World War II and Japanese Occupation 1941 - 1945

Japan had already been at war in Manchuria (1931) and China (1937) long before the Second World War started in Europe when Germany invaded Poland on September 1, 1939. By 1941, Japanese military expansion in the Asia-Pacific region had made confrontation and war with the United States increasingly certain.

In preparation for war, on July 26, 1941, General Douglas MacArthur brought the 12,000 strong Philippine Scouts under his command with the 16,000 American soldiers stationed in the Philippines. Even these combined forces were poorly trained and equipped for an adequate defence of the islands against a Japanese invasion.

The attack on the Philippines started on December 8, 1941 ten hours after the attack on Pearl Harbour in Hawaii. As at Pearl Harbour, the American aircraft were entirely destroyed on the ground. Lacking air cover, the American Asiatic Fleet in the Philippines withdrew to Java on December 12, 1941.

Japanese troops landed at the Lingayen Gulf on December 22, 1941 and advanced across central Luzon towards Manila. On the advice of President Quezon, General MacArthur declared Manila an open city on December 25, 1941 and removed the Commonwealth government to Corregidor. The Japanese occupied Manila on January 2, 1942.

MacArthur concentrated his troops on the Bataan peninsula to await the relief of reinforcements from the United States that, after the destruction at Pearl Harbour, could never come. The Japanese succeeded in penetrating Bataan's first line of defense and, from Corregidor, MacArthur had no alternative but to organize a slow and desperate retreat down the peninsula. President Quezon and Vice-President Osmena left Corregidor by submarine to form a government in exile in the United States. General MacArthur escaped Corregidor on the night of March 11, 1942 in PT-41 bound for Australia; 4,000 km away through Japanese controlled waters.

The 76,000 starving and sick American and Filipino defenders in Bataan surrendered to the Japanese on April 9, 1942. The Japanese led their captives on a cruel and criminal Death March on which 7-10,000 died or were murdered before arriving at the internment camps ten days later.

The 13,000 survivors on Corregidor surrendered on May 6, 1942.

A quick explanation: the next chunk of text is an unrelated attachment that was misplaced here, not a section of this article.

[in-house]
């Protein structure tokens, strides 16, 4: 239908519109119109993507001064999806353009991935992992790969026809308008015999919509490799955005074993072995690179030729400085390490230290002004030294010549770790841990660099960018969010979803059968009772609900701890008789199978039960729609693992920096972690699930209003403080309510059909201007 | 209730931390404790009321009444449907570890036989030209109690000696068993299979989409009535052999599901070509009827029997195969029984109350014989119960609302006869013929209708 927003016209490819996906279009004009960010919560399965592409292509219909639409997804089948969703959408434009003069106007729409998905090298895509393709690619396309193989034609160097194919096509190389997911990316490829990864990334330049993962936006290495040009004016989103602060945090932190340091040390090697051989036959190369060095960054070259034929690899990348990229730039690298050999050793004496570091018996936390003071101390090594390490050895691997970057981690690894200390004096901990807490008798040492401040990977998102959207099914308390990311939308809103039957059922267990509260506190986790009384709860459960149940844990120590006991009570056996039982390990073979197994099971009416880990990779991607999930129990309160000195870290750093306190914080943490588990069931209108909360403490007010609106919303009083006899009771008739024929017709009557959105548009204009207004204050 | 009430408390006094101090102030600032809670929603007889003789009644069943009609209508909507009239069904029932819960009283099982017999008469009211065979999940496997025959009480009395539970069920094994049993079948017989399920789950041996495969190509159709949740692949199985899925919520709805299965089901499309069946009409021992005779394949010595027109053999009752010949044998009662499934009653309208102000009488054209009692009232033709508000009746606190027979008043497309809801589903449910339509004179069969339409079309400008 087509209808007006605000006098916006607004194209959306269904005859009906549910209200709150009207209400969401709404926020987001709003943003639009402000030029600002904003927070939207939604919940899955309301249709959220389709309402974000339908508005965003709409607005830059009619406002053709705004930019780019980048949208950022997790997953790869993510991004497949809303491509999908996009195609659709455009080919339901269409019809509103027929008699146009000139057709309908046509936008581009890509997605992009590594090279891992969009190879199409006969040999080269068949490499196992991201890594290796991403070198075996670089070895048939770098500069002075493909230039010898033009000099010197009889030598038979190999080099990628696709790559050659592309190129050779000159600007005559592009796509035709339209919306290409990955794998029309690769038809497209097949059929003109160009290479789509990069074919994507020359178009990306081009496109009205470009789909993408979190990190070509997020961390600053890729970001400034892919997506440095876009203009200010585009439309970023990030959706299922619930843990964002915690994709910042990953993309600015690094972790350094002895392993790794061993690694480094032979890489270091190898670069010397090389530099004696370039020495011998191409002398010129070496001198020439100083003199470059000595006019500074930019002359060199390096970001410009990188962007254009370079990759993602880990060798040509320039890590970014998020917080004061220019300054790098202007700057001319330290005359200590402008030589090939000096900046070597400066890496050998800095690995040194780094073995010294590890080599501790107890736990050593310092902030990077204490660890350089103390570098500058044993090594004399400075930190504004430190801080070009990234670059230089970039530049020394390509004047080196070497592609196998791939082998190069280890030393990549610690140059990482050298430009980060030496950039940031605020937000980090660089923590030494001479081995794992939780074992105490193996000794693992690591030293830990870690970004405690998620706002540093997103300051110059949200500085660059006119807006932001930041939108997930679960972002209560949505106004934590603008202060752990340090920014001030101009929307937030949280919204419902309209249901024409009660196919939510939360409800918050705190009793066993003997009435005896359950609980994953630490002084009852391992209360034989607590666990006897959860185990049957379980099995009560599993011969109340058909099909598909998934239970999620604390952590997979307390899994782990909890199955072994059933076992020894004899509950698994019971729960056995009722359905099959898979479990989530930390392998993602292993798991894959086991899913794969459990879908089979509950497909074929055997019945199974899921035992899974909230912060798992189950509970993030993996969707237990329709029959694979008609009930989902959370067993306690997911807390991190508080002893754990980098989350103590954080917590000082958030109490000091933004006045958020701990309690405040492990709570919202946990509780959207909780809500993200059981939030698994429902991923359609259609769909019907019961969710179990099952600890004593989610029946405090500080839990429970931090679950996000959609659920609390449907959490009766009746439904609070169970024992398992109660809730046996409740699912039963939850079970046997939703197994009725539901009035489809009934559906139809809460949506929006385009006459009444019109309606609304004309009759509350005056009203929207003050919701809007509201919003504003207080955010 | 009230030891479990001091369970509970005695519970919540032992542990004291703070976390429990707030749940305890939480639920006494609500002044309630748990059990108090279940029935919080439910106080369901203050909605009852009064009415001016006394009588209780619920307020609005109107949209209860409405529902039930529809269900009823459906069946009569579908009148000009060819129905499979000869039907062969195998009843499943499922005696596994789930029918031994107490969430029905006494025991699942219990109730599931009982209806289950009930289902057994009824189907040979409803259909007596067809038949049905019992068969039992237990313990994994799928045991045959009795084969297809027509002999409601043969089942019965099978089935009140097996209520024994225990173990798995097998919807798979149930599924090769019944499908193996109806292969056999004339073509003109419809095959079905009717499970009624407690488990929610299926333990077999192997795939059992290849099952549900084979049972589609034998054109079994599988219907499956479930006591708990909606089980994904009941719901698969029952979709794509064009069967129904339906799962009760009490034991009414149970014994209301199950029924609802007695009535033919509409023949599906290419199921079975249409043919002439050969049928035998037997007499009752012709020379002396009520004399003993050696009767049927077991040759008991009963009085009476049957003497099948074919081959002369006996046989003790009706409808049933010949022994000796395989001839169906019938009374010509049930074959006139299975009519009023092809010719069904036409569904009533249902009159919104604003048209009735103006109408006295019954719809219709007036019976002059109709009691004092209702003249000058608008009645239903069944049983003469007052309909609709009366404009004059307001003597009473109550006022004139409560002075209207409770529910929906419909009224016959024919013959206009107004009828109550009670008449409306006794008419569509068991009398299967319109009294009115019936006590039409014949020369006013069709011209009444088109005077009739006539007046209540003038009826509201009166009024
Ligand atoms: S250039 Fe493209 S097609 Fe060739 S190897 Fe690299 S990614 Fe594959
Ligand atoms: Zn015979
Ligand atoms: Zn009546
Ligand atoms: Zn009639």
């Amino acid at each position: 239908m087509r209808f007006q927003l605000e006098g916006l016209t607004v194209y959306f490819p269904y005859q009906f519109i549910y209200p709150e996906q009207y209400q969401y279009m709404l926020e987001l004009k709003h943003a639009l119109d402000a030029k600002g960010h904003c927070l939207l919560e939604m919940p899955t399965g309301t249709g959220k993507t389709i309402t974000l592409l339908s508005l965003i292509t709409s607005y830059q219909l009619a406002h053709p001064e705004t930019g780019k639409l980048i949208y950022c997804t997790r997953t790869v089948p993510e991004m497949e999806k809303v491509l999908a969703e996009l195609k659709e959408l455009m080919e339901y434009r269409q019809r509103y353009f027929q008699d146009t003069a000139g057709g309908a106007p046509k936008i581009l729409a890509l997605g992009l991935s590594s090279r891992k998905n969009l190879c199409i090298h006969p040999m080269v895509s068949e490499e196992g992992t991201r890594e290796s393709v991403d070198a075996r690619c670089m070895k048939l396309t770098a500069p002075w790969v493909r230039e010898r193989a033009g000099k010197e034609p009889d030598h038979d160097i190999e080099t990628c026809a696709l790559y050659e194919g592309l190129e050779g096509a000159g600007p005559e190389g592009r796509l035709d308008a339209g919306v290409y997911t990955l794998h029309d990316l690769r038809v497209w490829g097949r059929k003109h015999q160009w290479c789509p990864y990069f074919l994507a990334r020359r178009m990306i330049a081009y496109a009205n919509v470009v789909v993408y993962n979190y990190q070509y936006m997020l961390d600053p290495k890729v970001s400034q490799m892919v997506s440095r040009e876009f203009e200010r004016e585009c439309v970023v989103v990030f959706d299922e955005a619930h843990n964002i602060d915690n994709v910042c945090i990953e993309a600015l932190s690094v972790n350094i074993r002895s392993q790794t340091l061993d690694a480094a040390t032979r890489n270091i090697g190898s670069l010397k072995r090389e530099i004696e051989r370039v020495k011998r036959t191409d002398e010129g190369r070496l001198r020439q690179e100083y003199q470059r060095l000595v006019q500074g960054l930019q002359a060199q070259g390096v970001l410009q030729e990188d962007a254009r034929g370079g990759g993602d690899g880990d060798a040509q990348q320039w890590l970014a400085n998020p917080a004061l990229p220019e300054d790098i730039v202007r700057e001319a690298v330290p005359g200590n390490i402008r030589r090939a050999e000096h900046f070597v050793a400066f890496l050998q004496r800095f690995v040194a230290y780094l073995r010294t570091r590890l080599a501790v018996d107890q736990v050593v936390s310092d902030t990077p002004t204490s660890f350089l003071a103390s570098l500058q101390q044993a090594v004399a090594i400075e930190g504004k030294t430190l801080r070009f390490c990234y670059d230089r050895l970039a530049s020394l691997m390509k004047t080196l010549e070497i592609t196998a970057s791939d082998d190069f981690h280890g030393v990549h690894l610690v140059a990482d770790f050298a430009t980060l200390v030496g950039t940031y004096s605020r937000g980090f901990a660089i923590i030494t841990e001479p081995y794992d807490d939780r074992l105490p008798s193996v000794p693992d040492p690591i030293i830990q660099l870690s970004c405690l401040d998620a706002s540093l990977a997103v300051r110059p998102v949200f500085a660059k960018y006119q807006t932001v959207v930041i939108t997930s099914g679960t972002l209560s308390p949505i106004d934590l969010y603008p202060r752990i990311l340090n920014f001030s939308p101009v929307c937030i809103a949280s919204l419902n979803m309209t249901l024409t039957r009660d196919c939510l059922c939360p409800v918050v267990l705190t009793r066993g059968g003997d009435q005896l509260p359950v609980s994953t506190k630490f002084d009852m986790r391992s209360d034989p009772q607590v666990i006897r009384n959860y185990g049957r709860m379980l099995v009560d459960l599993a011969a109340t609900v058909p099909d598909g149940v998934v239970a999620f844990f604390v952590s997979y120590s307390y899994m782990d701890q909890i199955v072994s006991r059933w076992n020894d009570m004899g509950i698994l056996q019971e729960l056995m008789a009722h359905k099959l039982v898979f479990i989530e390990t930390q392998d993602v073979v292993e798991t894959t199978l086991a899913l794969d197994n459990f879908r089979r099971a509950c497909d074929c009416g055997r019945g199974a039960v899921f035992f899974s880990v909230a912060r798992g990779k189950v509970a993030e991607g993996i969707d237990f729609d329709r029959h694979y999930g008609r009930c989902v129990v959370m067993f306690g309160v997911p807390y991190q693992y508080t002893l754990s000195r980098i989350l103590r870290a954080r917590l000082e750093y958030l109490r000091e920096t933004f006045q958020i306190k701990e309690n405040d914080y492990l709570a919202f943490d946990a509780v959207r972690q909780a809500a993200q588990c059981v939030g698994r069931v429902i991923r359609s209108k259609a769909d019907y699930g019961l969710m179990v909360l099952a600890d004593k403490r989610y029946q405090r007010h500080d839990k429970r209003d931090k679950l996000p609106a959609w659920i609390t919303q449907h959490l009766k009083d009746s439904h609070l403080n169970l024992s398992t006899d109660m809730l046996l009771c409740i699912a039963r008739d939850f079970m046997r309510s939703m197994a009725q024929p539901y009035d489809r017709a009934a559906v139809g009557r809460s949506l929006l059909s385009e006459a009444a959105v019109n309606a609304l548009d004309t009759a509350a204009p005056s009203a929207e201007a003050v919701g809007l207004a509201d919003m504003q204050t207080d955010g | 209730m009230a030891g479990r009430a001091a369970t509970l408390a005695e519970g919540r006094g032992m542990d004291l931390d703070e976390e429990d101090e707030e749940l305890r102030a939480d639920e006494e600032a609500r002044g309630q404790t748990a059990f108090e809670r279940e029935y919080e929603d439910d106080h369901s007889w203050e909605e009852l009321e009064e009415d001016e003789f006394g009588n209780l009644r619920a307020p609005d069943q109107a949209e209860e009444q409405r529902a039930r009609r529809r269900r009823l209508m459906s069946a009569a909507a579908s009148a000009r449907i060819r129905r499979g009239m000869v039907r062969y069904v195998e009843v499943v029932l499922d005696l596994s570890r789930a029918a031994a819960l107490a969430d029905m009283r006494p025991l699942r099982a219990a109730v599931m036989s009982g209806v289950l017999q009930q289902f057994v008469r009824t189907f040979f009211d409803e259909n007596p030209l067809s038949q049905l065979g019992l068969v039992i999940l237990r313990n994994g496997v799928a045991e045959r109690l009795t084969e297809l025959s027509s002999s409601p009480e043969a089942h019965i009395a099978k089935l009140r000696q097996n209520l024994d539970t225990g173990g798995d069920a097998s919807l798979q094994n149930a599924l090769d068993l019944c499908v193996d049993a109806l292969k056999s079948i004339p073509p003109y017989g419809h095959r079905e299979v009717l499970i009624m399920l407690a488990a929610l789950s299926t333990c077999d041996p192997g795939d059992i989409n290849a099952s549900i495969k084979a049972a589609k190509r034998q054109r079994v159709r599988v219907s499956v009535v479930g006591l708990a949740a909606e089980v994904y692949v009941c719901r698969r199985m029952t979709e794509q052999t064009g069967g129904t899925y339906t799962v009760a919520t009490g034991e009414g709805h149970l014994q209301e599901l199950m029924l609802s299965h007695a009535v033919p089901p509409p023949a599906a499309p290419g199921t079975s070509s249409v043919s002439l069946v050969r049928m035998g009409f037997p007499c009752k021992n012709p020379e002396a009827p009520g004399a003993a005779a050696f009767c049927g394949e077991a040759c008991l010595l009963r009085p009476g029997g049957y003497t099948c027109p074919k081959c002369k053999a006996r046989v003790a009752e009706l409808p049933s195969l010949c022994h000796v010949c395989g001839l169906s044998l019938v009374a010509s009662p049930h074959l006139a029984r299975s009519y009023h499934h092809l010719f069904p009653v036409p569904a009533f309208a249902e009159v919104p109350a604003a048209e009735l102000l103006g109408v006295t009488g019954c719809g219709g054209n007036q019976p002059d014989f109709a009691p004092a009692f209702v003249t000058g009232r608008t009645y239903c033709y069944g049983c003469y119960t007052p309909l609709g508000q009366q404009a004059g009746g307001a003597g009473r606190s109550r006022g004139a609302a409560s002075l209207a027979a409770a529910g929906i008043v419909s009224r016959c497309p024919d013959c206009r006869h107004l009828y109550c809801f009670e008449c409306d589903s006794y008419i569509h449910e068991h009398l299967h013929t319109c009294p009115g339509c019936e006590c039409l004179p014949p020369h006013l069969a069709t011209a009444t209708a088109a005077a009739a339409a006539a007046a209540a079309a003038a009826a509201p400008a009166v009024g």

For over three years and right to the day of Japan's surrender, the Philippines were to suffer grievously under the depredations of military occupation.

General MacArthur discharged his promise to return to the Philippines on October 20, 1944. The landings on the island of Leyte were accomplished massively with an amphibious force of 700 vessels and 174,000 army and navy servicemen. Through December 1944, the islands of Leyte and Mindoro were cleared of Japanese.

On January 9, 1945 the Americans landed unopposed at the Lingayen Gulf on Luzon and closed on Manila. The Japanese fought desperately, street by street, to hold the city. From February 3 to 23, its liberation took almost a month. When at last the fighting ended in the old Spanish citadel of Intramuros, Manila was in ruins.

Even after the capture of Manila, the Japanese fought on to the bitter end. The Americans made landings to remove the Japanese garrisons on Palawan, Mindanao, Panay and Cebu. The Japanese made their last stand entrenched in northern Luzon. General Yamashita, the Tiger of Malaya, did not surrender in Baguio until September 2, 1945; the same day as General Umezu surrendered formally for Japan on board the USS Missouri in Tokyo Bay.

The liberation of the Philippines was costly. In the Philippines alone, the Americans lost 60,628 men and the Japanese an estimated 300,000. Filipino casualties are estimated at over a million and, sadly, these occurred mainly in the last months of the war when the final outcome had long been decided in any event.

The most serious long term consequence of World War II on the Philippines was to aggravate and embitter its internal social divisions. Prior to his departure for exile in the United States, President Quezon had advised Dr. Jose Laurel to stay behind and cooperate in the civil administration of the Japanese occupation. Whether it was good advice or not, President Quezon had hoped that with the cooperation of Filipinos, the occupation might be less severe. Following Laurel's morally ambiguous example, the Philippine elite, with regrettably few exceptions, collaborated extensively with the Japanese in their harsh exploitation of the country. President Laurel and his wartime government was despised.

On the contrary, the great majority of the Philippine people mounted a remarkably effective resistance to the Japanese occupation. Investigations after the war showed that 260,000 Filipinos had been actively engaged in guerrilla organizations and an even larger number operated covertly in the anti-Japanese underground. By the end of the war, the Japanese had effective control in only twelve of the country's forty-eight provinces.

The largest guerrilla organization was the Hukbalahap (People's Anti-Japanese Army) led by Luis Taruc. He had armed some 30,000 guerrillas who controlled most of Luzon.

By war's end, the members of the resistance firmly believed that the widespread collaboration and corruption of the well-to-do had discredited the ruling elite and that they had thereby forfeited any moral authority to govern.

The United States intended to restore the pre-war Commonwealth government. Luis Taruc and the Huks had well known socialist sympathies and communist associations. Despite their political affiliations, the Huks fully expected the American forces to treat them as allies and war heroes in recognition of their resistance and contribution to the war effort. Instead, the U.S. Army military police set out to disarm them as dangerous insurgents. MacArthur had Taruc arrested and jailed.